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Build flow in HDF/Nifi to push tweets to HDP

In this tutorial, we will learn how to use HDF to create a simple event processing flow by:

  • Install HDF/Nifi on sandbox using the Ambari service
  • Setup Solr/Banana/Hive table
  • Import/Instantiate a prebuilt Nifi template
  • Verify tweets got pushed to HDFS, Hive using Ambari views
  • Visualize tweets in Solr using Banana dashboard
  • Explore provenance features of Nifi

Change log

  • 9/30: Automation script to deploy HDP clusters (on any cloud) with this demo already setup, is available here
  • 9/15: Updated: Demo Ambari service for Nifi updated to support HDP 2.5 sandbox and Nifi 1.0. Steps to manually install demo artifacts remains unchanged (but below Nifi screenshots need to be updated)


For a primer on HDF, you can refer to the materials here to get a basic background

Thanks to for his earlier blog post that helped make this tutorial possible


  • The lab is designed for the HDP Sandbox VM. To run on Azure sandbox, Azure specific pre-req steps provided here
  • Download the HDP Sandbox here, import into VMWare Fusion and start the VM
  • If running on VirtualBox you will need to forward port 9090. See here for detailed steps
  • After it boots up, find the IP address of the VM and add an entry into your machines hosts file e.g. sandbox    

Connect to the VM via SSH (root/hadoop), correct the /etc/hosts entry

  • If using HDP 2.5 sandbox, you will also need to SSH into the docker based sandbox container:
ssh root@ -p 2222
  • Deploy/update Nifi Ambari service on sandbox by running below
    • Note: on HDP 2.5 sandbox, the Nifi service definition is already installed, so you can skip this and proceed to installing Nifi via 'Install Wizard'
VERSION=`hdp-select status hadoop-client | sed 's/hadoop-client - \([0-9]\.[0-9]\).*/\1/'`
rm -rf /var/lib/ambari-server/resources/stacks/HDP/$VERSION/services/NIFI
sudo git clone   /var/lib/ambari-server/resources/stacks/HDP/$VERSION/services/NIFI   
service ambari restart
#non sandbox
service ambari-server restart
  • To install Nifi, start the 'Install Wizard': Open Ambari ( then:
    • On bottom left -> Actions -> Add service -> check NiFi server -> Next -> Next -> Change any config you like (e.g. install dir, port, setup_prebuilt or values in -> Next -> Deploy. This will kick off the install which will run for 5-10min.


  • Import a simple flow to read Tweets into HDFS/Solr and visualize using Banana dashboard
    • HDP sandbox comes LW HDP search. Follow the steps below to use it to setup Banana, start SolrCloud and create a collection
      • On HDP 2.5 sandbox, HDPsearch can be installed via Ambari. Just use the same 'Install Wizard' used above and select all defaults
      • To install HDP search on non-sandbox, you can either:
    yum install -y lucidworks-hdpsearch
    sudo -u hdfs hadoop fs -mkdir /user/solr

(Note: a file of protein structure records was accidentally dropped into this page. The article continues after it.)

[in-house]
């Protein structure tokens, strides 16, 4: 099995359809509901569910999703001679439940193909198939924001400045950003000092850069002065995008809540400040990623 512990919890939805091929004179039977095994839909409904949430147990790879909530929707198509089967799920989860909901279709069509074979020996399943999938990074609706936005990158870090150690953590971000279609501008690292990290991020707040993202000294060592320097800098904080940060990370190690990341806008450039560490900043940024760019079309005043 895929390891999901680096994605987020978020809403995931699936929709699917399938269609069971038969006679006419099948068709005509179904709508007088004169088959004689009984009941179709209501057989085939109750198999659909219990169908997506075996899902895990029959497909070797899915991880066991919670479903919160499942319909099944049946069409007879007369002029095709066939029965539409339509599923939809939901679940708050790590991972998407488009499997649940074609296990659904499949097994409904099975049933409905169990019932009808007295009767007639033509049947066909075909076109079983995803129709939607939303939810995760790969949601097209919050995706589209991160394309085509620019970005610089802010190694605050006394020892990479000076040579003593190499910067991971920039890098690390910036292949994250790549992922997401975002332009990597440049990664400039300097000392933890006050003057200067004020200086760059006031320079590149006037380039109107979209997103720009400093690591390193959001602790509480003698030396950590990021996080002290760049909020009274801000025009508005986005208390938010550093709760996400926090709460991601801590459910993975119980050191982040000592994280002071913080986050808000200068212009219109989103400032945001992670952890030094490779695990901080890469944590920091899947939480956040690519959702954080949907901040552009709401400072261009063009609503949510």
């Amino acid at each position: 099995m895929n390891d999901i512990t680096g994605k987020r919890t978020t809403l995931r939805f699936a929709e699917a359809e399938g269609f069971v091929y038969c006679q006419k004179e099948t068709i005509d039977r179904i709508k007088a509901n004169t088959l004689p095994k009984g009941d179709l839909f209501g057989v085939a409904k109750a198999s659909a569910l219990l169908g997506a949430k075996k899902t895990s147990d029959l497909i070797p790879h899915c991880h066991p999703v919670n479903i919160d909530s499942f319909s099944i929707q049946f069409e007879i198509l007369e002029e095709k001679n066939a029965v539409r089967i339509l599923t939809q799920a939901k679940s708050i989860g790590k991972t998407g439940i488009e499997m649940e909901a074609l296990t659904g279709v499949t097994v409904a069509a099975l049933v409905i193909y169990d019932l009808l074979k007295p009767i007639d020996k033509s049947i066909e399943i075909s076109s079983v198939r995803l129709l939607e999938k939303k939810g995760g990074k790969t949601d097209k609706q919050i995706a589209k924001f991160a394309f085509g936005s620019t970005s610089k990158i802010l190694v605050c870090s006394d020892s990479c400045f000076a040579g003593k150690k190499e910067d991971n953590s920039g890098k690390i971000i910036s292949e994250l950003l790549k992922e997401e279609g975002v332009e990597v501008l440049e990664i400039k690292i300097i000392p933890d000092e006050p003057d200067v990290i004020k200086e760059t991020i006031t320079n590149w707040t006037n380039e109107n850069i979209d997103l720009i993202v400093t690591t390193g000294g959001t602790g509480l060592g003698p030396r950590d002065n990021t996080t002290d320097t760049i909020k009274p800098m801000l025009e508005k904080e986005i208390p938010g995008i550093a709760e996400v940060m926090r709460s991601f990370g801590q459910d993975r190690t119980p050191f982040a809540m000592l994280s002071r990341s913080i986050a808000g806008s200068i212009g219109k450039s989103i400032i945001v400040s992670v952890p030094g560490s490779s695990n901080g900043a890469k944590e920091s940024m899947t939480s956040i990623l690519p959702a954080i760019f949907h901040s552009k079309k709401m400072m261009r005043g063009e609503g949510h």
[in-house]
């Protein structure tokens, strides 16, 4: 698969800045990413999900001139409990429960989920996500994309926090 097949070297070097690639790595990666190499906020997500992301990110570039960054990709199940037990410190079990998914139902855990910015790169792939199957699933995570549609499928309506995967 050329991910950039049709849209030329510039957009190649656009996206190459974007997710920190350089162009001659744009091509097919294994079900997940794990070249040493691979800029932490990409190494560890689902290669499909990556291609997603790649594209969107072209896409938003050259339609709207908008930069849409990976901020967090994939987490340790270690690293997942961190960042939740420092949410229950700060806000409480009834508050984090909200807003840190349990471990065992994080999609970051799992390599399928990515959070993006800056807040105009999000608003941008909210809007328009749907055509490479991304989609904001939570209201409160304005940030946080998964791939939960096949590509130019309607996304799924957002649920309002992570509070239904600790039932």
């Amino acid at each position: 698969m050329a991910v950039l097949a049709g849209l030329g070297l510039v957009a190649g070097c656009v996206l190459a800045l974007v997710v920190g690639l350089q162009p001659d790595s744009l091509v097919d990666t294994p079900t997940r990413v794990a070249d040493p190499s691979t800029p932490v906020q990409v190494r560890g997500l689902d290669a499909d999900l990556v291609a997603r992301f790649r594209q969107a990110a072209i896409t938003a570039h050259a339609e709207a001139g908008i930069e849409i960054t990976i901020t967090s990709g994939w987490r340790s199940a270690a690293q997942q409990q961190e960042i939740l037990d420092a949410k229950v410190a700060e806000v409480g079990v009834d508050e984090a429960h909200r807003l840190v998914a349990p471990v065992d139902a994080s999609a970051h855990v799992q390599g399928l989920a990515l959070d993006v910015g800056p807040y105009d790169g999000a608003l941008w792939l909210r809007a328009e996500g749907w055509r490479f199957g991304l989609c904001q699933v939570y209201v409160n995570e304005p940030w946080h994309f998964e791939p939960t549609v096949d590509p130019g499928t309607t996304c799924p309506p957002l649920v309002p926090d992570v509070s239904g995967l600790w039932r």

sudo -u hdfs hadoop fs -chown solr /user/solr
    • Ensure no log files owned by root (current sandbox version has files owned by root in log dir which causes problems when starting solr)
    chown -R solr:solr /opt/lucidworks-hdpsearch/solr  
    • Run solr setup steps as solr user
    su solr
    • Setup the Banana dashboard by copying default.json to dashboard dir
    cd /opt/lucidworks-hdpsearch/solr/server/solr-webapp/webapp/banana/app/dashboards/
    mv default.json default.json.orig
    • Edit solrconfig.xml by adding <str>EEE MMM d HH:mm:ss Z yyyy</str> underParseDateFieldUpdateProcessorFactory so it looks like below. This is done to allow Solr to recognize the timestamp format of tweets.
    vi /opt/lucidworks-hdpsearch/solr/server/solr/configsets/data_driven_schema_configs/conf/solrconfig.xml
        <arr name="format">
          <str>EEE MMM d HH:mm:ss Z yyyy</str>
    • Start/Restart Solr in cloud mode
      • If you installed Solr via Ambari, just use the 'Service Actions' dropdown to restart it
      • Otherwise, if you installed manually, start Solr as below after setting JAVA_HOME to the right location:
    export JAVA_HOME=/usr/lib/jvm/java-1.7.0-openjdk.x86_64 
    /opt/lucidworks-hdpsearch/solr/bin/solr start -c -z localhost:2181
    • create a collection called tweets
    /opt/lucidworks-hdpsearch/solr/bin/solr create -c tweets    -d data_driven_schema_configs    -s 1    -rf 1 
    • Solr setup is complete. Return to root user
    • Ensure the time on your sandbox is accurate or you will get errors using the GetTwitter processor. In case the time is not correct, run the below to fix it:
    yum install -y ntp
    service ntpd stop
    service ntpd start
  • Now open Nifi webui ( and run the remaining steps there:
    • Download prebuilt Twitter_Dashboard.xml template to your laptop from here
    • Import flow template info Nifi:
      • Import template by clicking on Templates (third icon from right) which will launch the 'Nifi Flow templates' popup Image
      • Browse and navigate to where ever you downloaded Twitter_Dashboard.xml on your local machine
      • Click Import. Now the template should appear: Image
      • Close the popup
    • Instantiate the Twitter dashboard template:
      • Drag/drop the Template icon (7th icon form left) onto the canvas so that a picklist popup appears Image
      • Select 'Twitter dashboard' and click Add
      • This should create a box (i.e processor group) named 'Twitter Dashboard'. Double click it to drill into the actual flow
    • Configure GetTwitter processor
      • Right click on 'GetTwitter' processor (near top) and click Configure
        • Under Properties:
          • Enter your Twitter key/secrets
          • ensure the 'Twitter Endpoint' is set to 'Filter Endpoint'
          • enter the search terms (e.g. AAPL,GOOG,MSFT,ORCL) under 'Terms to Filter on'Image